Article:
Davao-based Reefer Express Line Filipinas eyes revival in August or September of the Davao-General Santos-Bitung route to transport Philippine bananas, with stops in the Middle East
The revised monthly service will start from Davao, proceed to Bitung, the Middle East, and Sabah, before heading back to Davao on a 12- to 14-day trip
Philippine Cavendish bananas will be the service’s “backbone cargo” with target markets Iran and Saudi Arabia added to the route
Davao-based Reefer Express Line Filipinas, Inc. plans to revive in August or September the Davao-General Santos-Bitung route linking Brunei, Indonesia, Malaysia, and the Philippines-East ASEAN Growth Area (BIMP-EAGA) ports to transport Philippine bananas, with stops in the Middle East to make the route profitable.
The revised route will start from Davao, then proceed to Bitung, the Middle East, and Sabah, before heading back to Davao, according to Reefer Express chief executive officer Felix Ishizuka. The trip will take 12 to 14 days with a monthly frequency.
After starting a trial run on the route in 2019, the company put off to this year the planned launch of the service in 2020.
Ishizuka said Philippine Cavendish bananas will be the “backbone cargo” of the service with target markets Iran and Saudi Arabia added to the route. He said this will ensure the service is profitable and that the Reefer Express ship sets sail with a full cargo each time.
“Making bananas the backbone of the service is good for the Philippine economy and also for the farmers,” he said in a statement.
For the past six months, Ishizuka has been in talks with banana growers to ensure a steady supply for the service. Ishizuka said Reefer Express could also transport pineapples and other agricultural products to the Middle East.
For the return trip, the company plans to transport nuts and fruits from Iran, such as pistachio, passionfruit, kiwi, and apples.
Ishizuka said MV Baltic Summer, the ship to be deployed for the route, is ideal for transporting farm goods as it has refrigerator units on board, which will prolong the life of perishable goods, like bananas or other fruits.
The vessel, which can carry dry goods and heavy equipment, has a capacity of 250 twenty-foot equivalent units.
Ishizuka said the Reefer Express is looking at Kuwait as an alternative stop in case Iran faces more stringent trade sanctions.
BIMP-EAGA is an Association of Southeast Asian Nations (ASEAN) sub-region that aims to improve sea connectivity among member countries to spur trade and investment.
A 2013 master plan drawn up by the Japan International Cooperation Agency (JICA) on an ASEAN Roll-on/Roll-off (RoRo) Network identified the Davao-General Santos-Bitung route among three priority routes.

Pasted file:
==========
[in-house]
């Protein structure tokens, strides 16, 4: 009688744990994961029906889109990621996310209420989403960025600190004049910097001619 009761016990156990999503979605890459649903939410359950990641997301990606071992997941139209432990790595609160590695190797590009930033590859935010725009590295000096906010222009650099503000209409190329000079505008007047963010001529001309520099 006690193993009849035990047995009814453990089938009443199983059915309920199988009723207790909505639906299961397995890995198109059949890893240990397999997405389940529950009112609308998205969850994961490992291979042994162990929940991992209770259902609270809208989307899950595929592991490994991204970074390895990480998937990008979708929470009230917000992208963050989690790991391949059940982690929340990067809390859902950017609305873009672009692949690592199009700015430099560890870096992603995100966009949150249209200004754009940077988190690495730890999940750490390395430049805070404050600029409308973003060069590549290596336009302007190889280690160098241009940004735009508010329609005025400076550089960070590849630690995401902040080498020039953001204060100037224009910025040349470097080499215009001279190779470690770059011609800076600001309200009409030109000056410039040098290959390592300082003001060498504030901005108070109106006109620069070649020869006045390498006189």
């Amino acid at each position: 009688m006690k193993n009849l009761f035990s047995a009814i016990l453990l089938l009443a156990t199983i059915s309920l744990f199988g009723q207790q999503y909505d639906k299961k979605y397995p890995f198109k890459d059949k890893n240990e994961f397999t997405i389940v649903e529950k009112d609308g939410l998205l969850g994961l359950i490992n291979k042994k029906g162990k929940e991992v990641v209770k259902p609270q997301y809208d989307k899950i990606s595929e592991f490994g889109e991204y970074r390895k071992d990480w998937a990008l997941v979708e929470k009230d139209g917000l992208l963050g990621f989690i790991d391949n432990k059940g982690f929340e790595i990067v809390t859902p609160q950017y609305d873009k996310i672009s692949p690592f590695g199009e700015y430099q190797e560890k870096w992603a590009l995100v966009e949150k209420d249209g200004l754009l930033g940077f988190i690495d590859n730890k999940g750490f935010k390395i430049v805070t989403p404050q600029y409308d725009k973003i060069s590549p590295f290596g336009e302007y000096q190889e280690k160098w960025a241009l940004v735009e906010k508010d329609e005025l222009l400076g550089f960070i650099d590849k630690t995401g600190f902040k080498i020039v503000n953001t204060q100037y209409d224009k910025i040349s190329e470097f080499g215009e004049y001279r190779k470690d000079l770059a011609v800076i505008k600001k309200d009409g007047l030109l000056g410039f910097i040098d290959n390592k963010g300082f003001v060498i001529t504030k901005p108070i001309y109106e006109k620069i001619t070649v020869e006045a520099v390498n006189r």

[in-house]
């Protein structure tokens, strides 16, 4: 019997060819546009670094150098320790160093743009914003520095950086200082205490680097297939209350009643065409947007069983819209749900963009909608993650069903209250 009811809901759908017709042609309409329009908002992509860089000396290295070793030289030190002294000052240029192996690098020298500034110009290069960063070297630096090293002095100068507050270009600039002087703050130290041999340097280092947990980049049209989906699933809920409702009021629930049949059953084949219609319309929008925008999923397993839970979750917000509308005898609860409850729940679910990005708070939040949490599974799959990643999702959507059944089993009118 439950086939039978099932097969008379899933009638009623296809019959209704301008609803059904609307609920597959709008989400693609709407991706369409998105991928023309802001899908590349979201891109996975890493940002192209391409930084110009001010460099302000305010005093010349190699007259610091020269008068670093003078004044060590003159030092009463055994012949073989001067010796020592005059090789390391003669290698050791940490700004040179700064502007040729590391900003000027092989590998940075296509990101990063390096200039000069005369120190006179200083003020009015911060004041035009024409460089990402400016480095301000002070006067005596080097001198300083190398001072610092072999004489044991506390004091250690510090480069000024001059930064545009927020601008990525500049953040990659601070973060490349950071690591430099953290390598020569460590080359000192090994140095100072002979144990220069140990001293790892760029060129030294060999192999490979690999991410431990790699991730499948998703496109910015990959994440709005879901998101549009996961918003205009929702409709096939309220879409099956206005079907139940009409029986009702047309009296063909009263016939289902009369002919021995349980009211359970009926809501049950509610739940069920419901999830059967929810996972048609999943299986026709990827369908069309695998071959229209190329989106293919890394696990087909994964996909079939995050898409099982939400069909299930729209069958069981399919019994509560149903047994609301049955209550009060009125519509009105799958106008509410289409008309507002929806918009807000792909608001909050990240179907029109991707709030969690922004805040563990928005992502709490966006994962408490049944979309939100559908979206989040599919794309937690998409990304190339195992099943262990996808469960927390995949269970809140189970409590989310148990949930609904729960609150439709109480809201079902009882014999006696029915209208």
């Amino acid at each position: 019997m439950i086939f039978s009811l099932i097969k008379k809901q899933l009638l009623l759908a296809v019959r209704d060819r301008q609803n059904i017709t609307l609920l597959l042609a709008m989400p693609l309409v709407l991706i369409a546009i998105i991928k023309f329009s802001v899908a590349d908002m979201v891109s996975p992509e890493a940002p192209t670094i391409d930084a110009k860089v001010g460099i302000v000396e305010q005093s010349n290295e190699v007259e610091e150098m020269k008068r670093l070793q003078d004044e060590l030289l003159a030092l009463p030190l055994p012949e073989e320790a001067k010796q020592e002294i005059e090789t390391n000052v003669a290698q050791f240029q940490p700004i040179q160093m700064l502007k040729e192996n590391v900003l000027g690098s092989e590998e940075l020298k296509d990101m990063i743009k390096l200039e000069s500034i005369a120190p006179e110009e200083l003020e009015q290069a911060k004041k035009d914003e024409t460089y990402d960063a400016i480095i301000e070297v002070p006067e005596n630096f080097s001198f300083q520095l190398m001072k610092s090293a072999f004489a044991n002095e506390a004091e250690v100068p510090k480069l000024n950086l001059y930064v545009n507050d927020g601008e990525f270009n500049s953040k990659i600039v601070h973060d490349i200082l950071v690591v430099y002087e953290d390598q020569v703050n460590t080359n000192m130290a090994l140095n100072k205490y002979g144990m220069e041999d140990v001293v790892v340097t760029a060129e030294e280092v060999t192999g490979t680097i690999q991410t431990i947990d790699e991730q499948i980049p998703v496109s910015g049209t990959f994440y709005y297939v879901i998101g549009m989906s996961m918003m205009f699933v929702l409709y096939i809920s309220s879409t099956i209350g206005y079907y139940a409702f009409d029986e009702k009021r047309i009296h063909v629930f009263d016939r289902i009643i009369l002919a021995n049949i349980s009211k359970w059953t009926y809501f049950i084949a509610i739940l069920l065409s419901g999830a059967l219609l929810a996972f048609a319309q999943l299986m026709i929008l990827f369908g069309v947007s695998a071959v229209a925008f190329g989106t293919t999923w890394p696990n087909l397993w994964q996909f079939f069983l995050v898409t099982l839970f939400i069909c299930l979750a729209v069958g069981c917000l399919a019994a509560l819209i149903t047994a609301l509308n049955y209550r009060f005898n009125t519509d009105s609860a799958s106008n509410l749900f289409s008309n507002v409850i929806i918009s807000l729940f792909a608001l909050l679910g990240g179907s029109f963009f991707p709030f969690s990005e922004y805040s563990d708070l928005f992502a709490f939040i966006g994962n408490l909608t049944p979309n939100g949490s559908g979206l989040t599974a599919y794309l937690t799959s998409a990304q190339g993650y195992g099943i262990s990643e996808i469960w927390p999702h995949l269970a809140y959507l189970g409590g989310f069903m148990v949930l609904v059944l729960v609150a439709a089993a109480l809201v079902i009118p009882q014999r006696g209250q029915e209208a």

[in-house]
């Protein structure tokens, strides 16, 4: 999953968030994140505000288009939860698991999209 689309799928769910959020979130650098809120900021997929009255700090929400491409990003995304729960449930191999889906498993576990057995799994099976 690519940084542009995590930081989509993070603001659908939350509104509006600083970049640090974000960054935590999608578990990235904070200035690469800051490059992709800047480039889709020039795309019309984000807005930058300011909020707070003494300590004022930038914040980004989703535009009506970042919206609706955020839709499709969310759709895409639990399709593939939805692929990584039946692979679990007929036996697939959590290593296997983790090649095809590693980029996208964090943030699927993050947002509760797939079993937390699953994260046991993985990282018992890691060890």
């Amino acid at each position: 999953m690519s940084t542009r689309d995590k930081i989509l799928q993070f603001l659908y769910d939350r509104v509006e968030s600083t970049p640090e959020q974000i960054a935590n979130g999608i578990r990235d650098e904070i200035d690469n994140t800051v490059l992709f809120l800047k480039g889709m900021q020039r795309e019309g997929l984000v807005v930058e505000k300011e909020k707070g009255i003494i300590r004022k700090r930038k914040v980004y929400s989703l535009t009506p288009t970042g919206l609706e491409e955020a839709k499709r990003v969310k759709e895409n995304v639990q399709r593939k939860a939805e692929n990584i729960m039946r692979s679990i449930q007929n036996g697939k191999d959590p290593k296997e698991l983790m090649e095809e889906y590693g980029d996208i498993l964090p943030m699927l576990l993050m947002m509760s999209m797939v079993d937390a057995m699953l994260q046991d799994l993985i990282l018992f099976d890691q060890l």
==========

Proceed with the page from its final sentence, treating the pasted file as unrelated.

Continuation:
The network also includes the Dumai (Indonesia)-Malacca (Malaysia) and the Belawan (Indonesia)-Penang (Malaysia)-Phuket (Thailand) shipping routes.
According to the JICA study, the Davao-General Santos-Bitung route has the potential to bolster cargo and passenger traffic across the route and boost local economies.
The service is seen to reduce logistics costs, boost employment and incomes, and revive and strengthen ties between Indonesia and the Philippines. The study cautions authorities to protect local industries and small producers from competing imported products.
A RoRo shipping service between Davao City and General Santos City in Mindanao and Bitung City in Sulawesi was launched in 2017 by another shipping company, but halted after only two voyages due to low loads and volumes. The low cargo volume was partly blamed on the similarity of goods traded by BIMP-EAGA countries.
When Reefer Express stepped in to service the route in 2019, it faced a similar problem, again casting doubts on sustainability of the service. The route included Davao, Bitung, Ho Chi Minh City in Vietnam, Muara in Brunei Darussalam, and Lahad Datu in Sabah. Brunei and Vietnam were included in hopes of widening the range of goods its vessel could carry along the route as well as the market for goods.
The company was supposed to bring in rice from Vietnam to the Philippines but because of Philippine restrictions on rice imports, Reefer Express has yet to decide whether to include Ho Chi Minh City in the service.
Despite challenges of reviving the BIMP-EAGA route, Ishizuka remains bullish about the service, noting the company was set up specifically to provide connectivity in the sub-region. “It will happen. It’s just a matter of time,” he said.